#6: Visit the air handler. When was the last time you visited the air handler? Beyond filters, consider checking that water and dust are not accumulating inside the air handler. The entire AHU from outdoor air intake to discharge into the building, supply ducts, and return ducts all warrant inspection to identify problems.

 

So what do you do if you find you have a more serious air quality problem? Indoor air quality should always be evaluated relative to outdoor air quality. If outdoor air quality is good, increasing ventilations may be sufficient. However, when outdoor air quality is an issue, active management of air inside the building envelope is critical.

 

In an age where air quality in increasingly challenging to manage, proactive measurement and maintenance of indoor air quality – as suggested in our 6 tips above – can be critical to maintaining employee health and wellness.


EPA Implements New Rules for Hazardous Waste Generators

EPA Implements New Rules for Hazardous Waste Generators

New Jersey and Pennsylvania have adopted the EPA’s Hazardous Waste Generator Improvements Rule. This revised rule for hazardous waste generators became effective May 30, 2017 for states that do not have an EPA authorized RCRA program (Iowa and Alaska) and for states (such as New Jersey and Pennsylvania) that have adopted the rule by reference.

  • Other Authorized States run the RCRA program in their state and, thus, will go through the state adoption & authorization process for this new RCRA rule. Authorized states will have to pick up the more stringent provisions, typically by July 1, 2018 (or July 1, 2019 if state law change is needed).

What Does This Mean to Your Site’s Operations?

  • The new rule allows for Very Small (formally “Conditionally Exempt Small”) and Small Quantity Generators (SQG) to have an episodic increase in hazardous waste production without resulting in a change in hazardous waste generator status. There are notification, marking, labeling, storage, and recordkeeping requirements associated with this provision.
  • Additional notification requirements are in effect for Small and Large Quantity Generators.
  • In addition to determining the type of waste that has been generated, hazardous waste generators will have to determine the physical and health hazards of the waste. Hazardous waste container marking requirements include identifying the physical and health hazards of the waste.

Key changes to the Hazardous Waste Generators requirements:

  • Reorganization of the regulatory requirements placing all of the generator requirements in 40 CFR Part 262. The regulation has been reorganized, and the rules are easier to find.
  • New for Small Quantity Generators
    • Conditionally Exempt Small Quantity Generator (CESQG) will now be designated as a Very Small Quantity Generator (VSQG).
    • Creation of the “episodic event” provision which allows SQG and VSQG to generate a volume of waste (that would have previously moved them to a higher-level generator category) with certain limitations. The generator category would not change as a result of an “episodic event”. Note: An increase in production resulting in an increase of waste generation does not qualify as an “episodic event”.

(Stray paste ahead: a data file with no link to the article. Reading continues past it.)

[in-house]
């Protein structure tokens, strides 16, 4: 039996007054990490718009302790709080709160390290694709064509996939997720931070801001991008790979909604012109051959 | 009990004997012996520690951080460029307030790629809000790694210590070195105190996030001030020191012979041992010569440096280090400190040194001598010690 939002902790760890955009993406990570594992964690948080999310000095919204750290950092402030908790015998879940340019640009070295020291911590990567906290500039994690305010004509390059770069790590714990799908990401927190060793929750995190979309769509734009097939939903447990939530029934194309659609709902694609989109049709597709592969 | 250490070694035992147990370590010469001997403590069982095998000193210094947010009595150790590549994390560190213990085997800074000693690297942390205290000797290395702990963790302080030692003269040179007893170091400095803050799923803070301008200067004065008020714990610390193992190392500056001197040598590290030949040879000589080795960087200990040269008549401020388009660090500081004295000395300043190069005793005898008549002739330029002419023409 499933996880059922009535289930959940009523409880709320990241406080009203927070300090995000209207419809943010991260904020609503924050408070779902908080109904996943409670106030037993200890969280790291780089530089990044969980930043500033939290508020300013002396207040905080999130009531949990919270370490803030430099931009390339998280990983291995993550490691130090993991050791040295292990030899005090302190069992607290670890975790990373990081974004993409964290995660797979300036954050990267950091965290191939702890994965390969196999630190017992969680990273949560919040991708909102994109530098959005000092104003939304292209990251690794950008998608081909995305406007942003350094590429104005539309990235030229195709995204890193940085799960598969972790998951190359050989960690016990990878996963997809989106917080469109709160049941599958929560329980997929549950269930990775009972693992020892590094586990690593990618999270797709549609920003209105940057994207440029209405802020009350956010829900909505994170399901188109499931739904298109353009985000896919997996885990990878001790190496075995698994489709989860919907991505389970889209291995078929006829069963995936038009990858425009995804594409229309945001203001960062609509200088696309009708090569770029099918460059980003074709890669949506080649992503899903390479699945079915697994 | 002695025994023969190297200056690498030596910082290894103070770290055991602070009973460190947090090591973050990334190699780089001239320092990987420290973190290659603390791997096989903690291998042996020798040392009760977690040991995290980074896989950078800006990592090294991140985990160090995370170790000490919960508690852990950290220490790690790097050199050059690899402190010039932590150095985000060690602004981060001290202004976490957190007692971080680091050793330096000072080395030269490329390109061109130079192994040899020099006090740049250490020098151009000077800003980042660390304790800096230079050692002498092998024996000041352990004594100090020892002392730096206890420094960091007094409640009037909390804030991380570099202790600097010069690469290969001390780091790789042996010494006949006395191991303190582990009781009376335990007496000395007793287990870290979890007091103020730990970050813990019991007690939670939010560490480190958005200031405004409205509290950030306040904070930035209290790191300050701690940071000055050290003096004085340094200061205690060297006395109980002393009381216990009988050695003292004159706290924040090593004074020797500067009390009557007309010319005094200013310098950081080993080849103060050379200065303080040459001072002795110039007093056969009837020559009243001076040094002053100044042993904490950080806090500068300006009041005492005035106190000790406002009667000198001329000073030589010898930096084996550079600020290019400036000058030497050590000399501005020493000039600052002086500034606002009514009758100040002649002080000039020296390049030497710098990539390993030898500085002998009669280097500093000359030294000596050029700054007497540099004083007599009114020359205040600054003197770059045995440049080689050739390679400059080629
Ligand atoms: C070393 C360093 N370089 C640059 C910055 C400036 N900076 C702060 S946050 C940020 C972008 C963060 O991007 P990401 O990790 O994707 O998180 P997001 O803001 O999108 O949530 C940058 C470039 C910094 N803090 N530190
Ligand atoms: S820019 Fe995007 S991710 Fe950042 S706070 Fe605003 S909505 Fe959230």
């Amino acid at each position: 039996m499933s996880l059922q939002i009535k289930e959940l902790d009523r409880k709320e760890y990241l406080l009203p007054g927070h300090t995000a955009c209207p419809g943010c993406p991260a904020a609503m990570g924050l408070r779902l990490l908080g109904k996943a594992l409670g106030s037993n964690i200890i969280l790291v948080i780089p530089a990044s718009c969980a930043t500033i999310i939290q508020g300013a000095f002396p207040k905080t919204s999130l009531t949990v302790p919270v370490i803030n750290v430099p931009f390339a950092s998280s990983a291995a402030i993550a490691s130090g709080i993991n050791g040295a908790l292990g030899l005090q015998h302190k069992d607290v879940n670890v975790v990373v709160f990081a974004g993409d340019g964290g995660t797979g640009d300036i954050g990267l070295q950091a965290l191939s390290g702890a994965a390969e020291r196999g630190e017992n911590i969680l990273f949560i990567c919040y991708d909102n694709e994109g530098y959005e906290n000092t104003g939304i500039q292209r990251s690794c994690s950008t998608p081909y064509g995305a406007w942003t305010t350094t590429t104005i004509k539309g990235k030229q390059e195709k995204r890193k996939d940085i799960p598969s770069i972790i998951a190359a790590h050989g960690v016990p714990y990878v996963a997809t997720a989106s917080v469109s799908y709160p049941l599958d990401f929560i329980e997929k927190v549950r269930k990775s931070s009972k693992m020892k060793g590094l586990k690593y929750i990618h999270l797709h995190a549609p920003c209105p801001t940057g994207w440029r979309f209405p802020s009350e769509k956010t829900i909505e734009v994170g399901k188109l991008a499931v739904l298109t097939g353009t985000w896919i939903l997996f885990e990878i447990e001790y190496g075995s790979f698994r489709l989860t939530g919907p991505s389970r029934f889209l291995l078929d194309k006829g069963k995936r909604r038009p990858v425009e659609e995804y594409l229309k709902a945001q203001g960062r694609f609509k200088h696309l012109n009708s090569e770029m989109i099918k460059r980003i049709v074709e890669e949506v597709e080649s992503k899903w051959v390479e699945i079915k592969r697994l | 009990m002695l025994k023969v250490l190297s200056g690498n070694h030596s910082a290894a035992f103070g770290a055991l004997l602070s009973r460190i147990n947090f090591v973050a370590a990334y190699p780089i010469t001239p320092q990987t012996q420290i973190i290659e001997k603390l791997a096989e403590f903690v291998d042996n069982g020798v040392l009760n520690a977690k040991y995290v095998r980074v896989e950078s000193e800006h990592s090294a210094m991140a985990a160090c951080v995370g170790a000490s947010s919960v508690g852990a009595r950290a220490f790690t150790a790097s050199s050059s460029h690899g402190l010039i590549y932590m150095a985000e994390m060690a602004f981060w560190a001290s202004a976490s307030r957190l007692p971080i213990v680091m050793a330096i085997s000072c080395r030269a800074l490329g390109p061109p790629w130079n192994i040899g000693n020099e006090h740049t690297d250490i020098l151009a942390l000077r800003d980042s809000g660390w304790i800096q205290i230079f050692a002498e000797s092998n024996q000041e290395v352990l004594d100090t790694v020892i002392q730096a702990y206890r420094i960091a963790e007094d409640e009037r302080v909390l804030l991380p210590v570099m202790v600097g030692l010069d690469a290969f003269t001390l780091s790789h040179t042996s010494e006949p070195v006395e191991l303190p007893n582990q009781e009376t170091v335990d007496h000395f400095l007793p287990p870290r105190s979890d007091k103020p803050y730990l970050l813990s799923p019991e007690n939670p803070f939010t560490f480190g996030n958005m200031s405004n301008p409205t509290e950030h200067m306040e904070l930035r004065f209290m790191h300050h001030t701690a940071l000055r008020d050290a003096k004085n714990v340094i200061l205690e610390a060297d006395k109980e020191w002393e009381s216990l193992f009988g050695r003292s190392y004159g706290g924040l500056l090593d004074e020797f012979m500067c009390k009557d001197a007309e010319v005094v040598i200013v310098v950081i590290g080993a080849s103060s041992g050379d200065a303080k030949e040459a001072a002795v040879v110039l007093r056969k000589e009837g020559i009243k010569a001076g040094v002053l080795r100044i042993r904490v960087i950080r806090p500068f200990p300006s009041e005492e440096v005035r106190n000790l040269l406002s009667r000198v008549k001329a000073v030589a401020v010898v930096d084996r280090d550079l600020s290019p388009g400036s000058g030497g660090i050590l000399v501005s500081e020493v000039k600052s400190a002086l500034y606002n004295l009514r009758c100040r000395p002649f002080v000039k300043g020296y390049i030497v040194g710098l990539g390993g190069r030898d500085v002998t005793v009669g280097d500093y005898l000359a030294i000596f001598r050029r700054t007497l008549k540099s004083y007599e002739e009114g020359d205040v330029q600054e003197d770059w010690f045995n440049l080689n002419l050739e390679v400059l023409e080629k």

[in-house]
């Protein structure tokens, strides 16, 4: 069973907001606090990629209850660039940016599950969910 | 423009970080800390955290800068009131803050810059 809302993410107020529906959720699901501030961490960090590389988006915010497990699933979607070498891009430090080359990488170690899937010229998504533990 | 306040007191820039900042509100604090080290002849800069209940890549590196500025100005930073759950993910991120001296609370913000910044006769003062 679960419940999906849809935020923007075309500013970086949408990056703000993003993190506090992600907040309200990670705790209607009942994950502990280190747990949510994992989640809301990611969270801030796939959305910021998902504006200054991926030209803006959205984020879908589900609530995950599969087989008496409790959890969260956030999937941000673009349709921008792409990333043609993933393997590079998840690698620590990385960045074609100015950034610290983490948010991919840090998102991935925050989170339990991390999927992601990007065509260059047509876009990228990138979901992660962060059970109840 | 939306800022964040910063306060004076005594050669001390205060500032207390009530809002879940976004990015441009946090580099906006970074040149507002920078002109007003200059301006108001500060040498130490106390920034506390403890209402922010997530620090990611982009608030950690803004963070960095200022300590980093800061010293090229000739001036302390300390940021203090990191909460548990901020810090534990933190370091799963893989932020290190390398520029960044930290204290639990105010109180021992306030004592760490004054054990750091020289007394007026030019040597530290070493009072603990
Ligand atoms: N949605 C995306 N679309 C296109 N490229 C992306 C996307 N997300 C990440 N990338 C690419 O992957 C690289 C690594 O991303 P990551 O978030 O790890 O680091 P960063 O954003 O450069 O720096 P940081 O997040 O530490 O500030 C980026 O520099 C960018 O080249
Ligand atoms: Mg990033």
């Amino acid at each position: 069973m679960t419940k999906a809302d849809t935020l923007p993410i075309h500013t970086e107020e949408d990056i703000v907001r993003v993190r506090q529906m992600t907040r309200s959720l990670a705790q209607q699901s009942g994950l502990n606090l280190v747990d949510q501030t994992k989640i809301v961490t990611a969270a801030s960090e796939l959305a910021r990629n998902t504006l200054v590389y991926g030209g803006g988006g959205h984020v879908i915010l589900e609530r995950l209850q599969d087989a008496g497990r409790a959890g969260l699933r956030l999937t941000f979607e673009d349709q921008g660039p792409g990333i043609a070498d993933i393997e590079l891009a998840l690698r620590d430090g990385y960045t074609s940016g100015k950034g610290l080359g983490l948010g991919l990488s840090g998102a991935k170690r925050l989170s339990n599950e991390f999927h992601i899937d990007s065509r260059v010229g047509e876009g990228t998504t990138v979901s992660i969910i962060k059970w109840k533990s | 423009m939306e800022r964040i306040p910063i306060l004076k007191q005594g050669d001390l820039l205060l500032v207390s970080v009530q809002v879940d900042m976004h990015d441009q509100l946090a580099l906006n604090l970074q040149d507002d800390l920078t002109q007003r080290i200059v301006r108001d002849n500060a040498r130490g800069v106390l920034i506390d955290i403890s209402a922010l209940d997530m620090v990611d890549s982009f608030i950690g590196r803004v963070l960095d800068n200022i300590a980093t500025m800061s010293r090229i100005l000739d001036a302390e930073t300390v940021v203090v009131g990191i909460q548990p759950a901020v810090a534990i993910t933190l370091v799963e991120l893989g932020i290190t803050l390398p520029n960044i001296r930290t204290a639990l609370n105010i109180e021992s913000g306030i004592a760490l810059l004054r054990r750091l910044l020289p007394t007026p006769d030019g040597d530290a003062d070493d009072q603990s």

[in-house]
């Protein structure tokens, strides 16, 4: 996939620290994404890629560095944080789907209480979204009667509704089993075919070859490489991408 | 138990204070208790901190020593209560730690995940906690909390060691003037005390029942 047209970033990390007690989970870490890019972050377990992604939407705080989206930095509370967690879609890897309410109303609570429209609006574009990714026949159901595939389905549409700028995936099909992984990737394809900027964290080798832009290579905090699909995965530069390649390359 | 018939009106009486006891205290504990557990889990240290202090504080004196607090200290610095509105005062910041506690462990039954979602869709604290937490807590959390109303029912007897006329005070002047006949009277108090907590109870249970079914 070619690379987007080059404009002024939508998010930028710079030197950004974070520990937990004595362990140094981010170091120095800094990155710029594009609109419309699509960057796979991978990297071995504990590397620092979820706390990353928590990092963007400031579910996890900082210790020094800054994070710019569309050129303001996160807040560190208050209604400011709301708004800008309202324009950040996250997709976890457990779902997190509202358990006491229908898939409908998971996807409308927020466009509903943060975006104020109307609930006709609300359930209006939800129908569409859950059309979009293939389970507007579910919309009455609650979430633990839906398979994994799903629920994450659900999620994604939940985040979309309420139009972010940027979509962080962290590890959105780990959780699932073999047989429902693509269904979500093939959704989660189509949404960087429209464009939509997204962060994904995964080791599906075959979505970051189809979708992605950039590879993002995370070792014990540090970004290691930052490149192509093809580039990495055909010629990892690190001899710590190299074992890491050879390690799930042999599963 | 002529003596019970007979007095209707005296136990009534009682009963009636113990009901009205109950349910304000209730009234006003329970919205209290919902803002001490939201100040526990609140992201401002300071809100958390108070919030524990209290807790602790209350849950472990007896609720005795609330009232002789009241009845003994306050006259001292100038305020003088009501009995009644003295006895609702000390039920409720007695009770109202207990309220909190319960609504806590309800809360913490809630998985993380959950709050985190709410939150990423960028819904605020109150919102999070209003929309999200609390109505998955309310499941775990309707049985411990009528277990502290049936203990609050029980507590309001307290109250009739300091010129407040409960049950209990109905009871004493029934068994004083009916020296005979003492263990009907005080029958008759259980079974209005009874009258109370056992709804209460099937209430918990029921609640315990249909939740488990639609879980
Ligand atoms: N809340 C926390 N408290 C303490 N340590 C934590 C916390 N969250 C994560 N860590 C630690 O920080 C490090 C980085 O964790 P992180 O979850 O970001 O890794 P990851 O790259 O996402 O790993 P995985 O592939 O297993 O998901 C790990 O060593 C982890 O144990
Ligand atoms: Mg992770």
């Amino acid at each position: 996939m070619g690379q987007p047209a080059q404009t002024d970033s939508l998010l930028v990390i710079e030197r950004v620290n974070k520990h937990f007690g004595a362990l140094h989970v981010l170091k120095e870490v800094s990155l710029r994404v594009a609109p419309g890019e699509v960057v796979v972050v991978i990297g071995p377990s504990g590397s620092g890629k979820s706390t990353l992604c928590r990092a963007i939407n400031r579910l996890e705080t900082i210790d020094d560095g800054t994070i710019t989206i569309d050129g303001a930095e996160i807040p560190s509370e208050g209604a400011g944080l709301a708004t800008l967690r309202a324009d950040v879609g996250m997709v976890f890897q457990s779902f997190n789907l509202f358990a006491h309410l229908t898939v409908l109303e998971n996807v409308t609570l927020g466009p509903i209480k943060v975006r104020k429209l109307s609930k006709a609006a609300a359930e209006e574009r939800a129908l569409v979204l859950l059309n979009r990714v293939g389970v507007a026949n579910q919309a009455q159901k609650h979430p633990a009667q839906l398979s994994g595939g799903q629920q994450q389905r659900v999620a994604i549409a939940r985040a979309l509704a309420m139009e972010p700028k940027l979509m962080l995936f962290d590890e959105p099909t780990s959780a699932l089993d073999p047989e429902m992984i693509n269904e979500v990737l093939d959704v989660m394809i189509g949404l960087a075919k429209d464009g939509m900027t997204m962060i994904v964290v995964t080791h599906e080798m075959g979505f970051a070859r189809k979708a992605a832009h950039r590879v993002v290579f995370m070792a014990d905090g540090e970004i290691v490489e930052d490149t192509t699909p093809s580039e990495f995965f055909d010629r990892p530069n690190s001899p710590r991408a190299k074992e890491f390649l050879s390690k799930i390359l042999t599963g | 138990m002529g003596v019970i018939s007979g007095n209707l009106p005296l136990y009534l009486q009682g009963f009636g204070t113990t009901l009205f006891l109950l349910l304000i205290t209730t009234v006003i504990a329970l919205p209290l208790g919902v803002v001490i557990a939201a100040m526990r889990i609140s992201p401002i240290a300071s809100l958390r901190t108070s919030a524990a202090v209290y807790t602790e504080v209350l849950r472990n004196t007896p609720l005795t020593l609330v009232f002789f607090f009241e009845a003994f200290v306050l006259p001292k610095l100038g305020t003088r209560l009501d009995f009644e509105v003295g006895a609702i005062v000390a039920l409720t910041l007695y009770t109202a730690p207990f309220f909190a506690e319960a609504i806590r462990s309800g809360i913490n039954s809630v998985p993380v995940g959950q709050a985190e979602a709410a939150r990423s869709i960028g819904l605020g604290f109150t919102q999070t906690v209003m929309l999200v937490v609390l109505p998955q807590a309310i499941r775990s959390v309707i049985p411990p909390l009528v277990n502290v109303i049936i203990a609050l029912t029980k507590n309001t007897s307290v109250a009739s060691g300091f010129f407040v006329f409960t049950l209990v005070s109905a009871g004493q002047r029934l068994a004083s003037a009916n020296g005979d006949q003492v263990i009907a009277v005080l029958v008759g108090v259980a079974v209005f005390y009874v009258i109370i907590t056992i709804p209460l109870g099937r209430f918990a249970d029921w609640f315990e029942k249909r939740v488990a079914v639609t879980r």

• VSQG under the ownership of a Large Quantity Generator (LQG) may transport their waste to the LQG for disposal. Note – there are DOT requirements and NJDEP hazardous waste transporter requirements which are not considered as part of this ruling.
    • New rules require SQG’s to submit a notification to the EPA every 4 years beginning in 2021. The notification serves as verification that the SQG is still in operation.
  • New for Large Quantity Generators
    • LQG’s need to notify the EPA or their authorized state if the facility is closing.
    • LQG’s must create and submit a Contingency Plan quick reference guide for emergency responders. The content requirements are found in 40 CFR 260.262. Note: LQG’s with existing Contingency Plans do not need to create a quick reference guide until the next Contingency Plan revision.
  • Hazardous waste container markings requirements now include identification of the hazards of the contents (this can be accomplished with GHS markings and/or DOT markings) in addition to marking as “Hazardous Waste”.

Clarifications to the Hazardous Waste Generators requirements:

  • 3-day rule for moving waste in Satellite Accumulation Areas to a Central Accumulation Area has been clarified to mean 3 calendar days.
  • New rules clarify that a hazardous waste generator can only have one generator category per month. If an activity makes a generator a LQG at a given moment, they are a LQG for the entire month.
  • New rules clarify that solid and hazardous waste determinations must be made at the point of generation before any dilution, mixing, or other alteration of the waste occurs.
  • Storage areas for hazardous waste that do not meet the definition of satellite accumulation areas are called “central accumulation areas” (CAA). The new rules clarify that there can be more than on CAA and that “central” does not mean that it is in the center of the facility.
  • New rules clarify that SQGs and LQGs must identify the RCRA waste code(s) associated with their waste. Hazardous waste determination has always been a requirement for generators; however, many relied on disposal vendor to identify the waste code. The new rules clarify that this is a requirement of the hazardous waste generator.

HOW CAN EMILCOTT HELP?

Emilcott can assist with getting your operation aligned with the Hazardous Waste Generator Improvements Final Rule. Every day Emilcott’s experienced professionals help hazardous waste generators understand the new requirements, and how the rule affects their operations. This is your opportunity to learn more about what you can do to comply with the new rule.

Emilcott can provide a broad range of technical support related to RCRA Compliance:

  • Training: Client-needs specific training for site-wide RCRA Awareness for waste generators and shipment manifest signers.
  • Program Development: Update site programs and implementation methods to reflect new requirements.
  • Prepare RCRA Regulatory Submissions: Biennial Reports, Notifications, and Status Updates
  • Gap Assessments: Identify potential gaps in compliance related to program implementation or operational changes.